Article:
[**EDITED to make the question more suitable for MO. See meta.mathoverflow.net for discussion about re-opening.**]

According to Wikipedia, Shing-Tung Yau expressed some doubts about Perelman's proof of the Poincaré conjecture in his 2019 book *The Shape of a Life*. Yau wrote

"I am not certain that the proof is totally nailed down. … there are very few experts in the area of Ricci flow, and I have not yet met anyone who claims to have a complete understanding of the last, most difficult part of Perelman's proof … As far as I'm aware, no one has taken some of the techniques Perelman introduced toward the end of his paper and successfully used them to solve any other significant problem. This suggests to me that other mathematicians don't yet have full command of this work and its methodologies either."

To what extent are the doubts that Yau expressed well-founded?

Here is a fuller quotation of the relevant passage from Yau's book *The Shape of a Life* (pages 258–260).

One problem I'm not actively working on is the Poincaré conjecture, as I'm happy to put the controversy surrounding it behind me. But I can't keep my mind from turning to that problem, upon occasion, and I still have some lingering doubts that—if expressed out loud—are likely to get me in trouble. Although it may be heresy for me to say this, I am not certain that the proof is totally nailed down. I am convinced, as I've said many times before, that Perelman did brilliant work regarding the formation and structure of singularities in three-dimensional spaces—work that was indeed worthy of the Fields Medal he was awarded (but chose not to accept). Perelman built upon a foundation painstakingly laid down by Hamilton and carried us further along the path laid out by Poincaré than we've ever ventured before. About this I have no doubts, and for that, Perelman deserves tremendous credit. Yet, I still wonder how far his work involving Ricci flow "technology" has taken us. And I also can't keep from wondering whether another approach—making use of some of the minimal surface techniques I developed many years ago with Bill Meeks, Rich Schoen, and Leon Simon—might lend some clarity to the situation.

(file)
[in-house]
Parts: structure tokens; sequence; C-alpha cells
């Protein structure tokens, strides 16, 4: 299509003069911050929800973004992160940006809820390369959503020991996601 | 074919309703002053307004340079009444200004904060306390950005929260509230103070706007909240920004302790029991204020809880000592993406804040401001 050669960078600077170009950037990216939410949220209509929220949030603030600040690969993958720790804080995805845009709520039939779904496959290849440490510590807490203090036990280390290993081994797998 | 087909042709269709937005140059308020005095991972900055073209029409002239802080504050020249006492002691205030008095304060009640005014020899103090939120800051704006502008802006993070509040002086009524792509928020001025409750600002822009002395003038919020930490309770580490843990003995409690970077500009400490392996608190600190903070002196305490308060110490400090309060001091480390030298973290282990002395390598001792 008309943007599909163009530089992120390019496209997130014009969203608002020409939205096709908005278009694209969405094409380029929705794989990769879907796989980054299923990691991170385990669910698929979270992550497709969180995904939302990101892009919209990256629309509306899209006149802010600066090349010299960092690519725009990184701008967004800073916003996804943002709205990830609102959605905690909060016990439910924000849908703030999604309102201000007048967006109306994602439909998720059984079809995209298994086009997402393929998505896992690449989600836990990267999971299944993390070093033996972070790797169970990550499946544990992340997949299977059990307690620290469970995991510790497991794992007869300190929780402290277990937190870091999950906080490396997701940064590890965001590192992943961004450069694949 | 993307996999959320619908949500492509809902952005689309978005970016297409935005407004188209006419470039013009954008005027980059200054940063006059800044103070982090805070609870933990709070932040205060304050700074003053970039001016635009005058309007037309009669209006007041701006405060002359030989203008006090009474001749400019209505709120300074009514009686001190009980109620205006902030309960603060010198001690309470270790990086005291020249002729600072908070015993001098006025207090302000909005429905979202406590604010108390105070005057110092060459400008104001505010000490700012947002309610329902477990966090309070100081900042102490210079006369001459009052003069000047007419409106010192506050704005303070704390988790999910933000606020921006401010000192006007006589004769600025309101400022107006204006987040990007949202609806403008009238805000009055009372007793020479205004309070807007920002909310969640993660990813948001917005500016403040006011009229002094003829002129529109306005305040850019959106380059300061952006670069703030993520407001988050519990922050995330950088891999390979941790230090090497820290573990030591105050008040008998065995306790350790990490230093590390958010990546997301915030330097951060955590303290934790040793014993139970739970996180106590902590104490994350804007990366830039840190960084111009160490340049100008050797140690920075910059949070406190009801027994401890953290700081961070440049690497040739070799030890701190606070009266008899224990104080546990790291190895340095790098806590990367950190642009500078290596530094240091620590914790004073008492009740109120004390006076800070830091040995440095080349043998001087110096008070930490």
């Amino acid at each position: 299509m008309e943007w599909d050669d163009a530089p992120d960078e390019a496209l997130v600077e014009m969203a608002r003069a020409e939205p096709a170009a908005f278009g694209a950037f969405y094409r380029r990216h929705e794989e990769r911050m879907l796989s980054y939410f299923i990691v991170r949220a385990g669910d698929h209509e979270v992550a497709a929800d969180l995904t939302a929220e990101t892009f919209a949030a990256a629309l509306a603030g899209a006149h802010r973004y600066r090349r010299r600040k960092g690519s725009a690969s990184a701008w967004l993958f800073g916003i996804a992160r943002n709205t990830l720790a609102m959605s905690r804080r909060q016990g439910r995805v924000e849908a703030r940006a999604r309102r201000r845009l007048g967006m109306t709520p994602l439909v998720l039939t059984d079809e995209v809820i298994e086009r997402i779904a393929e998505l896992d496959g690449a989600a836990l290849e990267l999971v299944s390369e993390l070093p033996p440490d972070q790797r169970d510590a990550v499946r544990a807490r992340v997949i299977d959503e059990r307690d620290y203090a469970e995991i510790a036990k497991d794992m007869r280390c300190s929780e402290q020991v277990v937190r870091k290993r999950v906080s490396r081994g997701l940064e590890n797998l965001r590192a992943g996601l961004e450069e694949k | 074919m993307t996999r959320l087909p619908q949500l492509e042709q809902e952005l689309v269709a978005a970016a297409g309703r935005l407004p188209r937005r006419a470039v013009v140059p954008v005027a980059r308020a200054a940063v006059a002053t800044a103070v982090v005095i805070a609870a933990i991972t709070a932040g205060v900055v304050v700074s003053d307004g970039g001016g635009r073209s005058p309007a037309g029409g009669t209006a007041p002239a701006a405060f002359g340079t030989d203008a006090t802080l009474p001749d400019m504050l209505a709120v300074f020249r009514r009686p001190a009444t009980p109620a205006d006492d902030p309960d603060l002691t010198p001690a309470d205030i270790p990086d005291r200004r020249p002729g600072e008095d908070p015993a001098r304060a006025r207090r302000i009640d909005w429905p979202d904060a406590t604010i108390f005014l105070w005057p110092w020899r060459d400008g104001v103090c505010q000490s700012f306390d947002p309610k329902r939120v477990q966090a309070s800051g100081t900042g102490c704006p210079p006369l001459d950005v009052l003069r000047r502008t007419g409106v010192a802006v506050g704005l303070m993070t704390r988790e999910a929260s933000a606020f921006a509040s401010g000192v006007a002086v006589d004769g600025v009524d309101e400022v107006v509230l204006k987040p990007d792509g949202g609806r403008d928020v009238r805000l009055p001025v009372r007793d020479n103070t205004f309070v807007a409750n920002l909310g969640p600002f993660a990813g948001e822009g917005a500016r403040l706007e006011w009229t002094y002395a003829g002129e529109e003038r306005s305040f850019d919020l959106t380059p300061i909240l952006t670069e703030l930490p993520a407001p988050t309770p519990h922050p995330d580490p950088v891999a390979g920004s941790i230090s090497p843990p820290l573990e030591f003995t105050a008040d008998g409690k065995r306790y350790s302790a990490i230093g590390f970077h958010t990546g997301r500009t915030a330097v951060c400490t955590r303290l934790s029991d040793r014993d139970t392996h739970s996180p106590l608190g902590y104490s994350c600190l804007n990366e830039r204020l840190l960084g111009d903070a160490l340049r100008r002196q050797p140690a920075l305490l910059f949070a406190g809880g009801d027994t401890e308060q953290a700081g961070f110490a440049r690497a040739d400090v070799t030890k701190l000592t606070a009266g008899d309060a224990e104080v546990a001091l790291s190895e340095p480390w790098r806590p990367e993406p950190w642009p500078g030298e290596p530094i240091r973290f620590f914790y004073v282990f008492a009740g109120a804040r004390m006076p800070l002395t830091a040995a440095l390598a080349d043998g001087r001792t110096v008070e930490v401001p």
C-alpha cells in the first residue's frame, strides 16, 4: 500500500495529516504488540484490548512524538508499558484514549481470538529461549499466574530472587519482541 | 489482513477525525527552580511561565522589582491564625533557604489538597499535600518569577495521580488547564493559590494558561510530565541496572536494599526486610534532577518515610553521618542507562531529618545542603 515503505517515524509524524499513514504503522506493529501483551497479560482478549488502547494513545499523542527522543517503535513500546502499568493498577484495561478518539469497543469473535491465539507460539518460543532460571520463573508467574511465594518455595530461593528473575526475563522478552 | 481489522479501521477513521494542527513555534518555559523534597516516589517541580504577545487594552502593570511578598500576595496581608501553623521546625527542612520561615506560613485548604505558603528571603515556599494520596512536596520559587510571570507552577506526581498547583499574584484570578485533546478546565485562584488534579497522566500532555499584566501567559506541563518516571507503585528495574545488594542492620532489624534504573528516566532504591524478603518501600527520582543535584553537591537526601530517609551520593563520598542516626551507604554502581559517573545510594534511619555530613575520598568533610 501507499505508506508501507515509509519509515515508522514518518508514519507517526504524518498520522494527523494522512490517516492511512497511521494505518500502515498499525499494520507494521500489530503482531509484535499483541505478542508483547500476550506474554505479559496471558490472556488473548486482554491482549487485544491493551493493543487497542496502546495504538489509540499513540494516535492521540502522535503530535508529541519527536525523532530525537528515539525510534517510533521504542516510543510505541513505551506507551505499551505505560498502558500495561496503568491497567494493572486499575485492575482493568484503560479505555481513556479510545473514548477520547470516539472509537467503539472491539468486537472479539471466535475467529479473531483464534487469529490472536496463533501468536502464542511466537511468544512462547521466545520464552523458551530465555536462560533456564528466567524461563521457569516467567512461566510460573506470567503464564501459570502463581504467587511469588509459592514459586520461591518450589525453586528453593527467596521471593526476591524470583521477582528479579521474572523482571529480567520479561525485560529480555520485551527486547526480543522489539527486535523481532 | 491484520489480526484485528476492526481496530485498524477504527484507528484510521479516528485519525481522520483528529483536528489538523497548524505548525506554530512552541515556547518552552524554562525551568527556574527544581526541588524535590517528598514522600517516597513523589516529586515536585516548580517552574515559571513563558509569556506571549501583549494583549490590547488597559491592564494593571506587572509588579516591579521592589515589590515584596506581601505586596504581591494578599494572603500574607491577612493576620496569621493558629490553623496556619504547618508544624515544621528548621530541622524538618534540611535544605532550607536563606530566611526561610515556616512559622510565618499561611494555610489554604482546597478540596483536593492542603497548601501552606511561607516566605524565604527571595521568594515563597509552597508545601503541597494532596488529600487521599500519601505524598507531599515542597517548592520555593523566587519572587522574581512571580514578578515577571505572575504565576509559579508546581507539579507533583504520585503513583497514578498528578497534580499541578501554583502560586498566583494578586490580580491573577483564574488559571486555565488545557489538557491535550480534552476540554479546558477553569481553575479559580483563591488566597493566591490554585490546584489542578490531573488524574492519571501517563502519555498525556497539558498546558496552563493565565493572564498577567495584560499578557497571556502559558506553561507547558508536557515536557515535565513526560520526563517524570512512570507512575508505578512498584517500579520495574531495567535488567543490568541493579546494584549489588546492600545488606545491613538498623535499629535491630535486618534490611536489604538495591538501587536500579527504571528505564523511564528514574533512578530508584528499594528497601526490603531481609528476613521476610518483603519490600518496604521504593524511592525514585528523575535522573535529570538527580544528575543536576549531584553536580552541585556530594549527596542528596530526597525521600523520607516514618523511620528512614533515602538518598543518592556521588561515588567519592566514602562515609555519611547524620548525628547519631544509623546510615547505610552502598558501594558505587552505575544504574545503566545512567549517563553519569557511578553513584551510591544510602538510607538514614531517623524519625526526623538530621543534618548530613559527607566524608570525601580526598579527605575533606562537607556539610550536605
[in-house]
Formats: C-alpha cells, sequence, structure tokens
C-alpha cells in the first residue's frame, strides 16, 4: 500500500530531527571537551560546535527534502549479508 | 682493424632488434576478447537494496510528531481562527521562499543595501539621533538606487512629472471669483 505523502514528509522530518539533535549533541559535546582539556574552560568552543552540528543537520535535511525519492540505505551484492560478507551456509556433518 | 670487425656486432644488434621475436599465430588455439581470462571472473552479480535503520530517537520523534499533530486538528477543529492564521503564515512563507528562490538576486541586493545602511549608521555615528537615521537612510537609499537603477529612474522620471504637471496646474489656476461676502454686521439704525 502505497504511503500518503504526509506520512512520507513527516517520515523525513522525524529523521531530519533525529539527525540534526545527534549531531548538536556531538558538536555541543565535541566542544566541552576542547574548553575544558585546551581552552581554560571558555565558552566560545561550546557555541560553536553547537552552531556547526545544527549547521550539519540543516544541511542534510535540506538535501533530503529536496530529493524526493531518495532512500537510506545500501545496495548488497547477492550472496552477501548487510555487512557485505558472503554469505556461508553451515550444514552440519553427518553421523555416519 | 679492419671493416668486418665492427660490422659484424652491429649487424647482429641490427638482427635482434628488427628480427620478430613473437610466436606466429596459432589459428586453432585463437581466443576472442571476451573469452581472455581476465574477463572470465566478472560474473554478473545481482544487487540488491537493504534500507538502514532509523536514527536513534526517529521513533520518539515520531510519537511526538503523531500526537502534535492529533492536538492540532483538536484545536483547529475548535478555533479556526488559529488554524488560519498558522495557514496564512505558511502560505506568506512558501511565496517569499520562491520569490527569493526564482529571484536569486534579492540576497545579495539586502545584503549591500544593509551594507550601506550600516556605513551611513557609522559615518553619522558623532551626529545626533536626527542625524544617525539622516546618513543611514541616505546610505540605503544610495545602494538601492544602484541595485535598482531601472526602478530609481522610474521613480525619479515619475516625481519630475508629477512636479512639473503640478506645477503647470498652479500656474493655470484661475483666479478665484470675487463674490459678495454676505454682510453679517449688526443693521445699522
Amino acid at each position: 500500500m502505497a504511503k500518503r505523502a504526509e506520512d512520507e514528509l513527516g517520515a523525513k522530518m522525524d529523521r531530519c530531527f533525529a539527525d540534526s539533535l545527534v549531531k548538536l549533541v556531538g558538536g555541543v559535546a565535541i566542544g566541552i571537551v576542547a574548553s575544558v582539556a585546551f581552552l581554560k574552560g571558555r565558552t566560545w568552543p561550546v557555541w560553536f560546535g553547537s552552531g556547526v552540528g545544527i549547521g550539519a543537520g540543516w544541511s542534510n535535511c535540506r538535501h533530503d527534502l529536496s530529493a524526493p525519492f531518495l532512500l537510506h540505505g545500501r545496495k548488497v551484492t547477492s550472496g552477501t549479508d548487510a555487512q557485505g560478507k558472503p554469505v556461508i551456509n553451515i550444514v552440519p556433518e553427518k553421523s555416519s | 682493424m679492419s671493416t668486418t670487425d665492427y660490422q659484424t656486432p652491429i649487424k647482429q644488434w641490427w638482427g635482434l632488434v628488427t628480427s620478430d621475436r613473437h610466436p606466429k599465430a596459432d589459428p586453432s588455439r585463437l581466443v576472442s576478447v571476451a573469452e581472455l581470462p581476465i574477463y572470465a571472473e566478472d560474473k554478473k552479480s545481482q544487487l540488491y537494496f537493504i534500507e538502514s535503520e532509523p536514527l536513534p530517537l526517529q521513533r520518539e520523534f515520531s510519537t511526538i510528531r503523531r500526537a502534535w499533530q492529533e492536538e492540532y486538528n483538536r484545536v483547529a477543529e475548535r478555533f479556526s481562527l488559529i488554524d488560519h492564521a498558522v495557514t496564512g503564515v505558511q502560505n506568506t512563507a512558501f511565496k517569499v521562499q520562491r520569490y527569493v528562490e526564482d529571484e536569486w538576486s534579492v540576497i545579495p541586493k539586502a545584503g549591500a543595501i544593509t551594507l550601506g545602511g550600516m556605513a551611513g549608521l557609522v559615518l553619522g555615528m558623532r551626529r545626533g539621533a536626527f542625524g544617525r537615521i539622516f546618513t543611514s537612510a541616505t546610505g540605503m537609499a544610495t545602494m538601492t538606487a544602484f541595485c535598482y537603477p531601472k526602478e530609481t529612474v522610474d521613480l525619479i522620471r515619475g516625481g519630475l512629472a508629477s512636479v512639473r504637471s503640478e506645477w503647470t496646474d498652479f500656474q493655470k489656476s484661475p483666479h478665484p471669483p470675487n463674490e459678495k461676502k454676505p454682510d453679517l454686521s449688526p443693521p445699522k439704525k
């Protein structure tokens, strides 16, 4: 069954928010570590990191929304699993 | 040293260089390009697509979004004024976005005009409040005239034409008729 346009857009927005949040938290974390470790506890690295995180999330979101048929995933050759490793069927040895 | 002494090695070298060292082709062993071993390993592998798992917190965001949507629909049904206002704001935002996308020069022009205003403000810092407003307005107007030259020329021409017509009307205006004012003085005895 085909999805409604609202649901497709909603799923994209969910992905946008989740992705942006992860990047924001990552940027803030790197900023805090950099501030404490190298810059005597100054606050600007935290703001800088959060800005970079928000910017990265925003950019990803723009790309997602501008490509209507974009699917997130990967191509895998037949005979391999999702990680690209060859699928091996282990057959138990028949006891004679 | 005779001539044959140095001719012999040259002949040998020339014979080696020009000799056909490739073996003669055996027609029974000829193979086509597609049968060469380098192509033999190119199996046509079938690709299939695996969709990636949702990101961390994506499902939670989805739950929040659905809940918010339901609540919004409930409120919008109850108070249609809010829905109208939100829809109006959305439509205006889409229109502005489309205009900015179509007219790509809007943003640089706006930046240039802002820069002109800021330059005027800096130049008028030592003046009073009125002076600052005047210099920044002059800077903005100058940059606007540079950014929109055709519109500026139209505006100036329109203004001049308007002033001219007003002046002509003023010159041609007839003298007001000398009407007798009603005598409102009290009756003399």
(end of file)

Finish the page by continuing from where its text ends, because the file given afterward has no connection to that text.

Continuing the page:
In 2003, Perelman told Dana Mackenzie, a reporter forSciencemagazine, that it would be "premature" to make a public announcement regarding a proof of the geometrization and Poincaré conjectures until other experts in the field weighed in on the matter. Confirmation of this proof resided largely with outside "experts," given that Perelman receded almost completely from the mathematics scene, which is a great loss to the field. The thing is, there are very few experts in the area of Ricci flow, and I have not yet met anyone who claims to have a complete understanding of the last, most difficult part of Perelman's proof.

In 2006 or thereabouts, a visiting mathematician who was knowledgeable about this area stopped by my Harvard office to reproach me for raising questions about Perelman's work. Yet he admitted, when I asked him, that he did not entirely grasp the latter part of Perelman's argument. That's no knock on him, as that admission puts him in a rather sizable group. In fact, I don't know whether anyone else, including Hamilton, has fully gotten it, and I'd put myself in that category as well. As far as I'm aware, no one has taken some of the techniques Perelman introduced toward the end of his paper and successfully used them to solve any other significant problem. This suggests to me that other mathematicians don't yet have full command of this work and its methodologies either.

Hamilton, who's now in his seventies, has told me that it is still his dream to prove the Poincaré conjecture. That does not mean that he thinks Perelman did anything wrong. Hamilton, a truly independent spirit, is not one to follow in someone else's footsteps, nor would he be inclined to "connect the dots" of another's argument. He just may want to do it his own way and complete his life's work of the past three and a half decades.

Nevertheless, that still leaves me with the sense that this situation is not unequivocally resolved, perhaps leaving theorems of incredibly broad sweep hanging in the balance. Expressing my doubts on this subject, I know from experience, is a politically fraught proposition. But for the sake of my own questions—and for mathematics as a whole—I'd still like to be more certain of where we stand. If that makes me a pariah, so be it. In the end I care more about mathematics—the path I chose to follow more than a half century ago—than I do about what others think of me.

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